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Church Proposes Split Over Gay Marriage

By Fernando Alcántar ~

The United Methodist Church has proposed a historic split over gay marriage and LGBT clergy. And it was a long time coming. How do I know? I lived it.

You see, I worked in high levels of leadership for the United Methodist Church in the peak of my Christian ministry from 2008-2011. I was the Director of Leadership Development for Young People for the California-Pacific Conference of the UMC (Cal-Pac)—which in that time oversaw almost 400 churches across Southern California, Hawaii, Guam and Saipan. In my job, I oversaw youth and young adult ministries across the region, ran conferences, led leadership councils, and took part in the activism young people had in legislation—among them the always hotly debated issue of acceptance of gay marriage.

Fernando Alcántar on the cover of the last edition of The Aquila, an e-magazine he had created for youth and young adult ministries.I came to the UMC after spending 8 years at Azusa Pacific University (APU)—the second largest evangelical college in the nation. Unbeknownst to anyone, part of the reason why I was making the change was because life had put me at a crossroads between internal and external realities. If god is real, why is there so much suffering in the world? If the Bible is true, why does the evidence in the world contradict it? If god has complete control over my life, why, in the deepest and darkness corners of my soul (I feared even accepting it myself), god hasn’t healed my heart from the filthy same-sex attraction that had plagued my heart for so long? And I cried… so much.

Walking into Cal-Pac headquarters in Pasadena, California for my first interview, I saw the cover of their newspaper on the front desk stating how deep the division was over gay marriage. I picked it up, and trying to make sure the receptionist didn’t notice my personal connection to the issue, I said something that in reality was meant more for me: “At least we’re finally talking about it.” Why? Because I had personally ran out of prayers, fasting, Bible studies, mentoring, mission trips, retreats, psychology classes, counseling, and every other type of Christian tool I could think of to heal this, or so I thought, tainted heart of mine.

I later saw these United Methodists, during region-wide conferences, not so united as they screamed and fought over how their god told them each to vote on it. Half the crowd say god told them he made people gay—that it is a gift. The other half says god tells them marriage is only between a man and a woman—homosexuality is an abomination. And in private, so many of those leaders, young and old, whispered a truth that seemed prophetic, that the views went so far deep that the only solution appeared to lead to an unavoidable split. Why? Because though people prayed and prayed and prayed, their god, which is the same god, would not convince the other half of what that same god had already convinced the other half of.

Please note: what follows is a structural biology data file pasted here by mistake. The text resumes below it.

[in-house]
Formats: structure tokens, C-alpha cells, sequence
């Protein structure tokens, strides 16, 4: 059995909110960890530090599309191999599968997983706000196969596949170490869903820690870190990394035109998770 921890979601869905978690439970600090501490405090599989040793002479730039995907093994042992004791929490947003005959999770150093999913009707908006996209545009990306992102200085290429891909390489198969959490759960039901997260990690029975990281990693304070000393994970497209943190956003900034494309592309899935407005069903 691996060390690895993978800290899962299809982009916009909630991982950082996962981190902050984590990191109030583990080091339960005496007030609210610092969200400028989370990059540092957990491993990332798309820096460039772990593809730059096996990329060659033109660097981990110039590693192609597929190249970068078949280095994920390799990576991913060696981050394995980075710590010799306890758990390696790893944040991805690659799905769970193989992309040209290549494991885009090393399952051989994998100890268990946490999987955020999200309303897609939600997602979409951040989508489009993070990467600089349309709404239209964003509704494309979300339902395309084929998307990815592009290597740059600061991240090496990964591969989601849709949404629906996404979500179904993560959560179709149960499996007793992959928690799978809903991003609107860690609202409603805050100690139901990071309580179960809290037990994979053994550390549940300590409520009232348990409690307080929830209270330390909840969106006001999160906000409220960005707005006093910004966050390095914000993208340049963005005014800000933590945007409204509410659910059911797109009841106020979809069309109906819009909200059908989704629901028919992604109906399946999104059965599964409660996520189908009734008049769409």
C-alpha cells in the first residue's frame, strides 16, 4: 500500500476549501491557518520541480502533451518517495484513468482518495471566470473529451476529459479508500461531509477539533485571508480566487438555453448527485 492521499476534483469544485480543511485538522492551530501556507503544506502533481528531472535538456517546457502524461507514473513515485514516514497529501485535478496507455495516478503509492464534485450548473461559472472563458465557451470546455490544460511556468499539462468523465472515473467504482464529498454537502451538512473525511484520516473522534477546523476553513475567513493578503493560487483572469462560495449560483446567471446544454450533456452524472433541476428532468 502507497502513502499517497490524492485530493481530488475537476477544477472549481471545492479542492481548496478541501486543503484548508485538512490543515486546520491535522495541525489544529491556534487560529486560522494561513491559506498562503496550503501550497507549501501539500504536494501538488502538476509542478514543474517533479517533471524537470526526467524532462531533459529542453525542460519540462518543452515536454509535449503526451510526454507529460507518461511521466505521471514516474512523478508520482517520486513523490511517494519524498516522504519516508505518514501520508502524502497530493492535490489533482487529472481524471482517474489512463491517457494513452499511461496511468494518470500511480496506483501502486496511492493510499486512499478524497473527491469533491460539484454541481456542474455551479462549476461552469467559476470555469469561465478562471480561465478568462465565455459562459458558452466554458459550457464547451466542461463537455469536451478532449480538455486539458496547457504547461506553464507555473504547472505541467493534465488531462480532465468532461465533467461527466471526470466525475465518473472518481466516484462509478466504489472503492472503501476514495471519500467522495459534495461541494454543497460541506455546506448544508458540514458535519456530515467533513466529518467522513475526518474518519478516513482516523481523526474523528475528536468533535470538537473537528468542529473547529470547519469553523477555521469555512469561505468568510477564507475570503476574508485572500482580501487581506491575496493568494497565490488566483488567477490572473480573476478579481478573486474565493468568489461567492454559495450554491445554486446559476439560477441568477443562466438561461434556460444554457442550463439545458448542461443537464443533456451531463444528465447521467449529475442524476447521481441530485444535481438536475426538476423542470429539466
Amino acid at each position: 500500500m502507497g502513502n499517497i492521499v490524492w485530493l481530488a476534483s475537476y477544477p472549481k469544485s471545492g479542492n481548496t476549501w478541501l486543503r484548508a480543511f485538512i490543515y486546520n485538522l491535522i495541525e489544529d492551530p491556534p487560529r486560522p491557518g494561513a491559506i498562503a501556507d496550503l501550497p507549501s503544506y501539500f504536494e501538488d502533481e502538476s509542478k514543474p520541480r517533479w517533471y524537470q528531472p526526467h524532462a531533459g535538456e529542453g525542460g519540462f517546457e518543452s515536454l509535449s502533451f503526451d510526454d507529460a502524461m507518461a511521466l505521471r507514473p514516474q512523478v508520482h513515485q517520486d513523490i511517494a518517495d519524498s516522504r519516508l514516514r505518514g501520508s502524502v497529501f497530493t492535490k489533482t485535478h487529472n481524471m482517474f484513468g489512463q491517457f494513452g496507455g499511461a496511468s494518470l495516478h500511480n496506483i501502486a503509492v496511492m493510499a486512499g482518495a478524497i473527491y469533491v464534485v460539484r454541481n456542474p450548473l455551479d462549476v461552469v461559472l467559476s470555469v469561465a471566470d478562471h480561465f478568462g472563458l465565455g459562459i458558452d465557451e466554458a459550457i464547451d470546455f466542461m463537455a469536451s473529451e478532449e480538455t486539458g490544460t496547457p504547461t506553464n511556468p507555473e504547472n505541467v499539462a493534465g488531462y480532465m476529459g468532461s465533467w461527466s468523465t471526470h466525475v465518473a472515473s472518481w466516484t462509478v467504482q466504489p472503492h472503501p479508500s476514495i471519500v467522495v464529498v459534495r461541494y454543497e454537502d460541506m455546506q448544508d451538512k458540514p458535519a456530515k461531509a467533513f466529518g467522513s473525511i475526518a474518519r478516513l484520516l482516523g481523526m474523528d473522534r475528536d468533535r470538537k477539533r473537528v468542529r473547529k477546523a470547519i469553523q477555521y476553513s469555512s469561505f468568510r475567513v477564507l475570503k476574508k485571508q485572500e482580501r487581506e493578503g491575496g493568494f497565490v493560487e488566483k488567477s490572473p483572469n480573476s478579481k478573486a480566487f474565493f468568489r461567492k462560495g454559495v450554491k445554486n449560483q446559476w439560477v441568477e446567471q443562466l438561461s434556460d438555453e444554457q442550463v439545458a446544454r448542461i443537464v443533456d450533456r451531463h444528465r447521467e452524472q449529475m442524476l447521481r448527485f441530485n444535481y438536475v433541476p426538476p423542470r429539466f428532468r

After two and a half years with the UMC, I entered a deep state of internal crisis that eventually led me away from Christianity. Yet, I remained for another year as part of church leadership, an example of Christianity, while I figured out what would be of me. And then it would take me another two years, through a hard process of dogma detox, to finally confront myself with the then scary reality: “Oh shit. I think I like boys.”

Fast forward 8 years, and I look at the comments on the Facebook timelines of all the friends I know from Cal-Pac and I wonder, I really do, was I also so desensitized? Why the difficulty seeing the obvious? Or is this evidence of true faith?

Christians believe their god can tell them who to marry, who to vote for, which college or career to choose, what to have for lunch, which clothes to wear that day… clear as day! They believe this god can move mountains, part the sea, walk on water, raise the dead from the grave… BUT... this god says something COMPLETELY DIFFERENT, to the person they are LITERALLY holding hands with, as they both pray to the EXACT… SAME… GOD!

Let that sink in for a minute.

Maybe, just maybe, It is so much easier, less stressful, to tell ourselves the comforting story that gods speaks to all of us in confusing and mysterious ways about life and death, about phobias and biases, about pain and hate. Maybe we accept the idea of a god who coincidentally shares our personal biases, our personal values.

I recommend reading my book, To the Cross and Back: An Immigrant’s Journey from Faith to Reason. It is a love letter to anyone who has ever questioned, suffered, and hoped for a love that seemed distant. I am gay, I am an ex-Christian, I am an immigrant. And I lost almost everything because of whom I was at the hands of the people of god who were doing his will. It retails my journey through The UMC, APU, my life as a missionary, leaving religion, coming out, and the steps I took to recover from Religious Trauma Syndrome.

Maybe it’s time, as I did, to refuse to leave unanswered. Maybe the question should no longer be, “did god make them gay?” Maybe we should ask, “did we make up god?” Maybe god didn’t create us in his image. Maybe we created god in ours. And that’s why we hear what we want to hear and the
others don’t. Maybe it is as simple as that.


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